Motor Home Project Part I: Reupholster Valences
We finally finished the project we have been working on for the past couple of weeks. Since we were working on it between doing other things, we didn't know how long it was going to take, so we just held off reporting on it until it was done.
Last year, we started to realize our dinette chairs were starting to look a little worn, and we also thought our valences looked a little dated and faded. There is a fabric outlet in Summerdale, AL, so when we were at Rainbow Plantation last fall, we checked out their upholstery fabric.
In order to do the upholstery project, we wanted to get three coordinating fabrics - a pattern for the horizontal tops of the valences, a matching solid color for the vertical legs of the valences, and a coordinating geometric pattern or texture for the dinette chairs. When we didn't find fabrics we liked at the fabric outlet in Summerdale, we looked at Joann Fabrics in Pensacola. Finding nothing there either, we began to search for fabrics online
After we requested numerous samples from several online companies, we found a pattern we really liked for the tops of the valences. However, we still needed the two coordinating fabrics to go with it, so we kept looking.
When we got to our winter stop in Bushnell, FL, we finally found the other two fabrics at Joann Fabrics in The Villages, but they didn't have enough in stock to meet our needs. Therefore, we ordered what we needed for the coordinating materials from Joann Fabrics online store, and we also ordered the pattern we liked for the top of the valences from the other online company.
We were so busy in Florida this year with the refrigerator project and all, we never got to the upholstery project. We stored the long rolls of fabric along the bed, and Margery has been tripping over them since January.
Since we're going to be in Summerdale for a while, we figured it was a good place to redo the upholstery, so we got started shortly after we arrived and worked on the project over the period of a couple of weeks between other activities. We started with one of the smaller valences on the end of the living room slide. The next photos show the valences before and after.
To replace the fabric on the valences, we first had to remove all the old fabric. There are hundreds of staples in each valence. Removing them was tedious, especially since Paul wanted to remove the fabric from the first valence carefully so he could preserve the pieces in case he needed to know how they were cut and folded.
Paul began to cut the new fabric right after he removed the old. Even though we ordered a little extra material, Paul wanted to be sure we could get everything we needed from the amount of fabric we bought, so he had a detailed cutting chart showing the size and orientation of each piece.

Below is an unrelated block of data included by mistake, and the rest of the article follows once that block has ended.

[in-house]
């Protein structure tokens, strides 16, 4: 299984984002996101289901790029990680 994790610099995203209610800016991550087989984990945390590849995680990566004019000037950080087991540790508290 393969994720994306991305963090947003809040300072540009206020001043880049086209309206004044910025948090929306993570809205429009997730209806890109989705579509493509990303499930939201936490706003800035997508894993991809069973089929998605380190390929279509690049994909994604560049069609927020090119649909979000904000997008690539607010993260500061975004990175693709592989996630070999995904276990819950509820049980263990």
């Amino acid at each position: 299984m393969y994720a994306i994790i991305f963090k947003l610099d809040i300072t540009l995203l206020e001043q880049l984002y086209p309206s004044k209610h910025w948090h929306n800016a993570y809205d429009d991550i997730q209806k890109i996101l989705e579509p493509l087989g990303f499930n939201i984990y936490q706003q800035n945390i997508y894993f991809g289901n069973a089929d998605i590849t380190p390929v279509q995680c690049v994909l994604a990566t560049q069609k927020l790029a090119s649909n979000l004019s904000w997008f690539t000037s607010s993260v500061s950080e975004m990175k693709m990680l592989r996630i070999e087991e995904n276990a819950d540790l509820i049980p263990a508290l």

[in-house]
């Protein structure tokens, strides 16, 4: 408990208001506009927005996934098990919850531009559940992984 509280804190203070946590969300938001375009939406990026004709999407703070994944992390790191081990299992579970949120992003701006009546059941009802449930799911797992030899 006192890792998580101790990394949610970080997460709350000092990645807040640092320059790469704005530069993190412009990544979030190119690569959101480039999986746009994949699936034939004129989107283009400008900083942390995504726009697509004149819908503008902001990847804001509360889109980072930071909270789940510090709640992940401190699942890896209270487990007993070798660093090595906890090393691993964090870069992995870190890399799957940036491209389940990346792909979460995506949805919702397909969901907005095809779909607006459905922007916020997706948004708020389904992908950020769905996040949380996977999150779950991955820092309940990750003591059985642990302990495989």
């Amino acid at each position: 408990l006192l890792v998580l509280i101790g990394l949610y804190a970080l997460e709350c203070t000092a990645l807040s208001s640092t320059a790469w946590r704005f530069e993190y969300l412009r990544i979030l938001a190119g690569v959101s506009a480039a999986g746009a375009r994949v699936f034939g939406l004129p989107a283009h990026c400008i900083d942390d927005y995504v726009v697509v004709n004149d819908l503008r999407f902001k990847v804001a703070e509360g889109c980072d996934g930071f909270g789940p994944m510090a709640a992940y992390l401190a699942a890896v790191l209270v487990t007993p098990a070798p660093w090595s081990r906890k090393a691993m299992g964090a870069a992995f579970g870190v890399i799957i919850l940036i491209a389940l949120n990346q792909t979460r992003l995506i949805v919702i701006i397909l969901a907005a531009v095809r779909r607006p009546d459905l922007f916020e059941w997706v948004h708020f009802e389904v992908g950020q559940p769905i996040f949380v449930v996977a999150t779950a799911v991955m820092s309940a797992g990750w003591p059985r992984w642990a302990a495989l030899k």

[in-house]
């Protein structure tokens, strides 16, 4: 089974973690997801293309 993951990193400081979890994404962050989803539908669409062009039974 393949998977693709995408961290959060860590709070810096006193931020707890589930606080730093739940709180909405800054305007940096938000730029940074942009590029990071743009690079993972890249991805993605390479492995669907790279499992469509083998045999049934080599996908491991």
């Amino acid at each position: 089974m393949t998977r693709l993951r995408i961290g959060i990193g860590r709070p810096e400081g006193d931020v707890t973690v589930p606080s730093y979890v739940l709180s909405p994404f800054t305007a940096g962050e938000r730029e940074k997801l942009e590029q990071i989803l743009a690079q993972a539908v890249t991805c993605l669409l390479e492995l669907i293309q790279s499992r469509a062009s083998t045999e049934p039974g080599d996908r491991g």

After the fabric was cut for the first valence, Margery sewed decorative braid to the bottom edge of the top piece.
Then Paul began the assembly. Part way through the first valence, Paul's stapler quit working. He spent the rest of the day trying to fix it without success. The following day, we went to Lowe's (with a stop at Panini Pete's for lunch afterward) to buy a new stapler.
Paul's old stapler was an Arrow T50, which is a reliable, tried-and-true design that has been around for years and years. However, the T50 does require a fair amount of pressure on the handle to get it to fire, so Paul bought a T50 Elite at Lowes. The T50 Elite has a design similar to the T50, and it uses the same staples; but it is supposed to have an improved, ergonomic design and new firing mechanism that makes it easier to squeeze. Since there were going to be so many staples required for the upholstery project, Paul thought a stapler that was easier to squeeze was an excellent idea.
The T50 Elite was a little easier to squeeze, but it unfortunately has one major design flaw as well as a couple of minor ones. There is too much play in the handle so when you squeeze it, the handle can move sideways and hang up on the frame causing the staple not to fire. Paul checked, and all the T50 Elite staplers in the store were the same. Having the stapler not fire a staple when you need it is a major problem, especially with an upholstery project. When you get a piece of fabric stretched and positioned just the way you want it and then you don't get a staple, it is very frustrating. By the time you reposition your hand on the stapler so the handle isn't being pushed sideways when you squeeze it, you lose your grip on the fabric with your other hand. The nose of the T50 Elite stapler also has a slight reward taper making it impossible to get staples close to an inside corner. The third problem with the T50 Elite was that Paul thought it was more difficult to load staples into it than the old T50. Paul returned the T50 Elite the next day and bought a standard T50 just like his old one. It works much better than the Elite.
With the new T50 stapler, Paul was able to continue on and finish all the valences over the next week or so, and you can see the results in the after photo above. We're really pleased with the results. We love the tropical-looking foliage, and we think it adds a fresh, new look to the motor home. Stay tuned, and we'll show you how we reupholstered the dinette chairs.